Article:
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Category Archives: YA

We’re All Connected, All The Time – blogs and social networking in the world of YA spec fic

This was my favourite panel discussion of AussieCon4. There were plenty of other interesting and worthy ones, but Bec Kavanagh, Lili Wlkinson, Megan Burke and Mif Farquharson brought enthusiasm and, in some senses, hope to the book publishing industry.

Lili Wilkinson

Lili Wilkinson

Lili explained that the participatory opportunities of social media are being well used by the Young Adult audience, whether readers, writers or publishers. One example was the inky awards with a judging panel of 2 adults and 4 teens (details here http://bit.ly/9tT2GR) and a short list that included 5 Australian alongside 5 international works.

The way reading had become both creative and participatory impressed Lili and she noticed this was a growing trend.

Bec Kavanagh

Bec Kavanagh

Bec added that reading now has the option to be a community activity, with readers able to contact each other and also authors. This “real time” access via Twitter and Skype, etc, was seen as valuable for YA teen readers and also as an instant feedback mechanism for writers and publishers.

There is now a growing “virtual community” for genres, authors and reading clubs, and Bec mentioned the use of Q&A sessions with remote authors via Skype, plus the use of competitions to add numbers and engagement in a direct and friendly way.

Megan Burke

Megan Burke

Megan said online networks have helped create many strong and growing book-focussed and author-focussed communities.

SF fandom and fanzines were capable of similar roles in the “print era” but they lacked the attractions of almost-instant opportunities to discuss and ask questions in real time, right when a teen reader wanted to engage.

The panel mentioned a number of authors and active fans of the YA genre, including the example of Neil Gaiman who writes across many genres and is also very active with blogs and other social media.

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Posted by on September 14, 2010 in Fandom, Publishing, Social Media, YA

 

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Fantastic Females – writers discuss feminism at WorldCon

Gail Carriger

Gail Carriger

It is perhaps no surprise to hear some excellent points of view when a panel includes Gail Carriger, Tansy Rayner Roberts, Glenda Larke, Delia Sherman, Catherynne Valente and Alaya Johnson. AussieCon4 was a great event and it is a shame panel discussions like this one did not receive wider distribution.

Alaya Johnson

Alaya Johnson

Many on the panel write and also read and review a wide range of fantasy and speculative fiction, including Young Adult (YA). Tansy summed up the frustration of noticing a lack of feminist content in many fantasy and spec fic books. Alaya had a strong interest in a female buddy theme but, more particularly, “one that worked”.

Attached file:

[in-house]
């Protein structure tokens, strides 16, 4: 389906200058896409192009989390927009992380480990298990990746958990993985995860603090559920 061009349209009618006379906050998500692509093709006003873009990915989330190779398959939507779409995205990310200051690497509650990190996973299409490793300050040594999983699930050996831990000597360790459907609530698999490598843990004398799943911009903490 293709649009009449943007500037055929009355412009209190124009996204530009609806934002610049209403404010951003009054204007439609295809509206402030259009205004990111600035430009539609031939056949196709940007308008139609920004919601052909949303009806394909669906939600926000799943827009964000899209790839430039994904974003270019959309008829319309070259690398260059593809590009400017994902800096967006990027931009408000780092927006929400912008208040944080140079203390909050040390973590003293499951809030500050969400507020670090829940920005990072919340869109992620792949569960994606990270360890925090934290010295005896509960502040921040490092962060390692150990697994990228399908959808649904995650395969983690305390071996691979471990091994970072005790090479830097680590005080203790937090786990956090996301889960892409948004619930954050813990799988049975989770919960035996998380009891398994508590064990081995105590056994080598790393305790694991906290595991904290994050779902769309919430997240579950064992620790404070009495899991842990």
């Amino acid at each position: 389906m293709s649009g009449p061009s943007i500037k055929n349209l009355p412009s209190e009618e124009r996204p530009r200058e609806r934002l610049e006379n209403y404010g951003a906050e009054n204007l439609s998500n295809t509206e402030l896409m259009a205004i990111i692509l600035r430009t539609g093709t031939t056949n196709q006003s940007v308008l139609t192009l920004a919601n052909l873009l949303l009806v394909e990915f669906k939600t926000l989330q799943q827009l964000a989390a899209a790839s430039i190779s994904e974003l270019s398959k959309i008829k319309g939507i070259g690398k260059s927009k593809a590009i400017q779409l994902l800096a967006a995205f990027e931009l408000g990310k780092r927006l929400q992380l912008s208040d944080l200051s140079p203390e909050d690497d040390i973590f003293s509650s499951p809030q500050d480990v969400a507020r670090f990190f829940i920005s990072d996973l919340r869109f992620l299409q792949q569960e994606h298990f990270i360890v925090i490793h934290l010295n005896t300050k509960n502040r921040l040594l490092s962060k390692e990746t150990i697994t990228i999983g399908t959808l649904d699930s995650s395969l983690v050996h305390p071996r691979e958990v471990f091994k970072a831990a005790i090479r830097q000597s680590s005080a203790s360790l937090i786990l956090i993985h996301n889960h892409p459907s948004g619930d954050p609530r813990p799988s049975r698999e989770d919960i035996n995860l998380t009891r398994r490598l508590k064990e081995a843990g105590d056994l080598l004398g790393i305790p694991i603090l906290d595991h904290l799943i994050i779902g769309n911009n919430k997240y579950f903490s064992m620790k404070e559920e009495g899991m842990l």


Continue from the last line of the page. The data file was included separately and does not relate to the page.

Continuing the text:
Tansy Rayner Roberts

Tansy Rayner Roberts

Gail‘s approach is to use Victorian settings, and the bias of that age, alongside Isis myths as she prefers not to artificially include feminism before its time. Cat wanted to write positive but noticed it could be easier to describe sexist situations and to include sexist characters rather than create something “honest” that reflects a bisexual modern woman.

Cat summed up the views of many of the panel and the audience comments when she said she has no interest in female antagonism but wants realistic characters. Cat was concerned, also, that our culture as a whole is still at 101 while female speculative fiction and YA writers are at 501 already.

 
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Posted by on September 12, 2010 in Fandom, Social Media, Writing, YA

 

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AussieCon4 – a ‘science’ failure

AussieCon4 was held at the Melbourne Convention & Entertainment Centre (MCEC) from 2nd-6th Sept 2010, in theory the premier event for science fiction fans around the world. New fans and old were presented with a rich choice of panels and activities over the five days of the Con.

AussieCon4 the world science fiction convention 2010

The world science fiction convention 2010

The facilities were excellent apart from one huge waste. Thousands of people from around the world were gathered in one place at enormous carbon expense. But the enormously rich content from the minds of the collected leading lights of literature and fandom was wasted to an extravagant extent.

The 10 hours approx each day of panel talks, presentations and discussions were allowed to live briefly before they faded into the ether, the first minute evaporating before the second was delivered. This didn’t occur just once each day but at up to FIFTEEN times each hour at the contemporaneous panels.

So around 150 hours of fabulous content was created and crafted each day, then mindlessly allowed to trickle through the enormous gaps of readily available but shockingly unused technology.

This was the 68th year of a SCIENCE fiction convention! The con was held AWAY from 99.99% of the population of the planet! Yet EVERY word spoken and even every image used could have been captured for, at the LEAST, a podcast! WTF fandom! Why this diabolical WASTE!